And in doing so, they’re sending the message that women are only valued in geek culture if they’re willing to be a sexually alluring product. Everybody loves Olivia Munn when she enters the room ass-cheeks first as Aeon Flux, but nobody is particularly concerned by the girls dressed in a baseball tee, jeans and ballet flats. One of these is welcomed into geek culture with open arms, the other has to justify their existence in the first place.
WHAT DOES ALL OF THIS MEAN TO YOU?
The reason why male privilege is so insidious is because of the insistance that it doesn’t exist in the first place. That willful ignorance is key in keeping it in place; by pretending that the issue doesn’t exist, it is that much easier to ensure that nothing ever changes.
Geek society prides itself on being explicitly counter-culture; nerds will crow about how, as a society, they’re better than the others who exclude them. They’ll insist that they’re more egalitarian; geeks hold tight to the belief that geek culture is a meritocracy, where concepts of agism, sexism and racism simply don’t exist the way it does elsewhere. And yet, even a cursory examination will demonstrate that this isn’t true.
And yet geeks will cling to this illusion while simultaneously refusing to address the matters that make it so unattractive to women and minorities. They will insist that they treat women exactly the same as they treat guys – all the while ignoring the fact that their behavior is what’s making the women uncomfortable and feeling unwelcome in the first place. They will find one girl in their immediate community who will say that she’s not offended and use her as the “proof” that nobody else is allowed to be offended.
Changing this prevailing attitude starts with the individual. Call it part of learning to be a better person; being willing to examine your own attitudes and behaviors and to be ruthlessly honest about the benefits you get from being a white male in fandom is the first step. Waving your hands and pretending that there isn’t a problem is a part of the attitude that makes women feel unwelcome in fandom and serves as the barrier to entry to geeky pursuits that she might otherwise enjoy.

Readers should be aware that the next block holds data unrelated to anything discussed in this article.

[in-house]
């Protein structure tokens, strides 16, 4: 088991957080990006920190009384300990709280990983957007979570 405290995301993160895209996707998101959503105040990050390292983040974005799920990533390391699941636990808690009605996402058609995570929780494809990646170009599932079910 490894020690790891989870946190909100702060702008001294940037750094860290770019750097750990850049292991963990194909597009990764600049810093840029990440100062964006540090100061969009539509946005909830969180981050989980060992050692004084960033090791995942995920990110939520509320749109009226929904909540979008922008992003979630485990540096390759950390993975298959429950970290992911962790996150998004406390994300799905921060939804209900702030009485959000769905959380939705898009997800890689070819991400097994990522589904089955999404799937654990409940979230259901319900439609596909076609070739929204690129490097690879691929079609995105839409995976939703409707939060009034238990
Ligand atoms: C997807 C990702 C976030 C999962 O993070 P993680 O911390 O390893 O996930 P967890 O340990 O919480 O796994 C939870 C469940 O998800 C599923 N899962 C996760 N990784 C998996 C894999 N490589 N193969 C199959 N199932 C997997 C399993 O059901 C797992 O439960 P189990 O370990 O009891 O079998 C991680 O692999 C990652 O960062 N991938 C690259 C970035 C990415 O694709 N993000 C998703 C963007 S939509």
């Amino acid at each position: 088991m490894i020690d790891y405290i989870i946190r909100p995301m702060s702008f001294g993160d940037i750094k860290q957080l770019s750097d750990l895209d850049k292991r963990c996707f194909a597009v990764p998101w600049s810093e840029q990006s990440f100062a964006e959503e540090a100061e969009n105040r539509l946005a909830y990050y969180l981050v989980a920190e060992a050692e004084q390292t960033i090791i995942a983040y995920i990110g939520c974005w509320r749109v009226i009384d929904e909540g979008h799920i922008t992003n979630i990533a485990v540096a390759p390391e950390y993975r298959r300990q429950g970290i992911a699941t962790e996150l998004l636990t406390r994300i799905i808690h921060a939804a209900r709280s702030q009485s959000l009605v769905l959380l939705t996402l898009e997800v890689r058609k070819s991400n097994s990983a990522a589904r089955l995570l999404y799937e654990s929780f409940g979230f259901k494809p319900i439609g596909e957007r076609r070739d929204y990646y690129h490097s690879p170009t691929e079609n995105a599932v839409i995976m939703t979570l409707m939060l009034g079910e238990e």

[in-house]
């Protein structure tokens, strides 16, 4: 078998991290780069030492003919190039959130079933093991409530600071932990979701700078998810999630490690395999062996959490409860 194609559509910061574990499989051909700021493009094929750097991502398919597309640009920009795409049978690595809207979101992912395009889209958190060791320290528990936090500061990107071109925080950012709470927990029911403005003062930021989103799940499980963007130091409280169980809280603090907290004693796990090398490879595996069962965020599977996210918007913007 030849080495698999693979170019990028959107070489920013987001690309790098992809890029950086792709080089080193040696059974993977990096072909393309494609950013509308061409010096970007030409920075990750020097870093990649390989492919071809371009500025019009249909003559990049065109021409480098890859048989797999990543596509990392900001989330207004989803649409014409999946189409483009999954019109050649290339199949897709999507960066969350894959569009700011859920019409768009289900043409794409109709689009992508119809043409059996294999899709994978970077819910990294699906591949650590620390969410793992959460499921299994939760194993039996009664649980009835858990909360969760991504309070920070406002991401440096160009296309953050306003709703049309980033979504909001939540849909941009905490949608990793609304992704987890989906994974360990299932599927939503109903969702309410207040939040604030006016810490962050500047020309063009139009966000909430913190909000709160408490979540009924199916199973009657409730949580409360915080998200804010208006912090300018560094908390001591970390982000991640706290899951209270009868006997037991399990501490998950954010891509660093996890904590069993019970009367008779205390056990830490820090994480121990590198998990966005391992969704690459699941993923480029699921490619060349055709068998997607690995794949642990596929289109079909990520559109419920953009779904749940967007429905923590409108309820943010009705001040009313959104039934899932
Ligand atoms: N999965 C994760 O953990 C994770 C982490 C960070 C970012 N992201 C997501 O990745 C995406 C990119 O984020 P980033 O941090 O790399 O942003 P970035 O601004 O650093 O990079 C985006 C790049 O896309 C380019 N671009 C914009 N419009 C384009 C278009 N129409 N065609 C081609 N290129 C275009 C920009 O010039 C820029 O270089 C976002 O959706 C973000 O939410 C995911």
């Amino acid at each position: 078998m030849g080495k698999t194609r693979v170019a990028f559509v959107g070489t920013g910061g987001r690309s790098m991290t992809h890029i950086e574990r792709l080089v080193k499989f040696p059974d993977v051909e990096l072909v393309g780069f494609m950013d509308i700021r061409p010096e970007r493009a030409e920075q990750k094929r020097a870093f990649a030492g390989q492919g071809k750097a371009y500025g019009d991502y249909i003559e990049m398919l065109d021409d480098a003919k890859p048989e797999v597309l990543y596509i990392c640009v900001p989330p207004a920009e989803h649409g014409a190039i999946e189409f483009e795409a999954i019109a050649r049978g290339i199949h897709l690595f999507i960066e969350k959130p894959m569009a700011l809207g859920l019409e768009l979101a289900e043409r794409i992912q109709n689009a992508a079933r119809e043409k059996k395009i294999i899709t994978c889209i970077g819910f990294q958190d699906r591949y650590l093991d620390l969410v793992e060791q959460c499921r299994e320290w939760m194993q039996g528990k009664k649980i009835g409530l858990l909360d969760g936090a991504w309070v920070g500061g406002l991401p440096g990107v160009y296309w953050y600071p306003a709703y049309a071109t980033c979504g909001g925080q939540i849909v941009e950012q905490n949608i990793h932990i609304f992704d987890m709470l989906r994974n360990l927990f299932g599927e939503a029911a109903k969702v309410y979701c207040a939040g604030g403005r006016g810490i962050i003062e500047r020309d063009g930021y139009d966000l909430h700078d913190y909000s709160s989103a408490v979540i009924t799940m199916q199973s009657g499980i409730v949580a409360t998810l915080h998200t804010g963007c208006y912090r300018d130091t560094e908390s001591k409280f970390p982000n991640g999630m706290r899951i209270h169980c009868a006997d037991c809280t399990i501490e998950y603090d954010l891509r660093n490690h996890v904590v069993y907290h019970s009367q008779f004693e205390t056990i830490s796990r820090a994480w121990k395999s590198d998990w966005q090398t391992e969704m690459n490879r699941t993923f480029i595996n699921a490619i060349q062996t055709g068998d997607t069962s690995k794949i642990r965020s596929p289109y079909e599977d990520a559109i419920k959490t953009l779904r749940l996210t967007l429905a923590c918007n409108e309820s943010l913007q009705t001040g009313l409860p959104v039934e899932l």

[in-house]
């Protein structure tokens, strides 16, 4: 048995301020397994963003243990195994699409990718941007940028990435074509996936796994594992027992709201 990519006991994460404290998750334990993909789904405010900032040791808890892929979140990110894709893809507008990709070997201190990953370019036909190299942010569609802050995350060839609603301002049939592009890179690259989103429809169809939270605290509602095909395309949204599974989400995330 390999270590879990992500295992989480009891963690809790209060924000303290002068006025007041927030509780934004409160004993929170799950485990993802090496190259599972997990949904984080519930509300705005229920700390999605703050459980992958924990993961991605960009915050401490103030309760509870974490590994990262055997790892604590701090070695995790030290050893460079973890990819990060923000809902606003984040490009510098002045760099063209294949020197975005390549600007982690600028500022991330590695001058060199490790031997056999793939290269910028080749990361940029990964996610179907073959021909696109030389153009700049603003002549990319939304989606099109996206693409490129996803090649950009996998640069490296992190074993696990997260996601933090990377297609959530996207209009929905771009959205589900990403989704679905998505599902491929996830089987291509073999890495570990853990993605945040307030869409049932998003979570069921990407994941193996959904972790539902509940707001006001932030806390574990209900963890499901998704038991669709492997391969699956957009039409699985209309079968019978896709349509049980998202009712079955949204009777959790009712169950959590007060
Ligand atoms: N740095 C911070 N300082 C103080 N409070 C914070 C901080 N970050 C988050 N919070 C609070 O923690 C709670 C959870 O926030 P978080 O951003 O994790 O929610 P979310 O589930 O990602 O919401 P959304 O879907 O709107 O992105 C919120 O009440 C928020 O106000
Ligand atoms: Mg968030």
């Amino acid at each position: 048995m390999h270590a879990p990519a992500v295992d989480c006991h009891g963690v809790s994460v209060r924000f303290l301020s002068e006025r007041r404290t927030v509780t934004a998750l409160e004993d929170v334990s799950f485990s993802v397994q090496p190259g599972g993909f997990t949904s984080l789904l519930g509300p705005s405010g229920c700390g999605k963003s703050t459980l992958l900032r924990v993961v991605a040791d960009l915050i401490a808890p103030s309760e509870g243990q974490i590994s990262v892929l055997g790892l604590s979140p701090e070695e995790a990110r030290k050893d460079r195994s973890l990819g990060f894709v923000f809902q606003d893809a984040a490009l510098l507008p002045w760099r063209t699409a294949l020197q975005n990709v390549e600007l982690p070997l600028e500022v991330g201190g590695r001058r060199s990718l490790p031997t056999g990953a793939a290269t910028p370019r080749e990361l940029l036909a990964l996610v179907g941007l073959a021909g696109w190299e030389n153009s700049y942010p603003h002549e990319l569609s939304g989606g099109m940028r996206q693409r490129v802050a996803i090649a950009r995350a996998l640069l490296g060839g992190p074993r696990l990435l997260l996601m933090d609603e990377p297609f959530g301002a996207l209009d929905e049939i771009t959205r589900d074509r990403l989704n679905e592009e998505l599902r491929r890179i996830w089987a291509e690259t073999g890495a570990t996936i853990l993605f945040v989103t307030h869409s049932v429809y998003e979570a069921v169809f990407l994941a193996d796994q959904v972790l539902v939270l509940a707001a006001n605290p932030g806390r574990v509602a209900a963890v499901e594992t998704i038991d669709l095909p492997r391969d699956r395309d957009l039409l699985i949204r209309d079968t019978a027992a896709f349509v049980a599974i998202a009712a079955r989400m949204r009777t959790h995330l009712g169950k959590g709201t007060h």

Bringing the spotlight onto the concept of male privilege as it exists in nerd culture is the first step in making it more welcoming of diversity, especially women.
*Thanks to Madoka for bringing this to my attention.
Pretty much all of this. I especially love this quote:
As much as my nerdy brethren wish that more girls were of the geeky persuasion, it’s a little understandable why women might be a little reticent. It’s hard to feel valued or fully included when a very vocal group insists that your input is irrelevant, misguided and ultimately unwelcome.
Most men will try to squash issues that women and minorities have with comics and other geeky things, because they’re afraid of losing the privilege they have in that particular area. They’re comfortable in it, and changing too much about the things they know, scares them. So we get brushed off as being too dramatic, or too sensitive. For anyone reading this that mind whole that view..I really wish you’d understand that we’re trying to change things for the better! Being more inclusive of different perspectives will ultimately open up avenues for more stories, characters, artwork, and everything else that we love about geeky culture! Why would you not want to enjoy stories that are more diverse, and that maybe you can even learn from? Come on people, let’s work together here. Nobody is trying to sabotage your beloved comic book character, or make things too “girly” to the point that you can’t read it anymore. We just want to be able to enjoy the same nerdy things that you do, without being offended by it or made to feel pigeonholed into a certain stereotype. Geek stuff is awesome, and we just want to be apart of something we love, without constantly feeling like outsiders.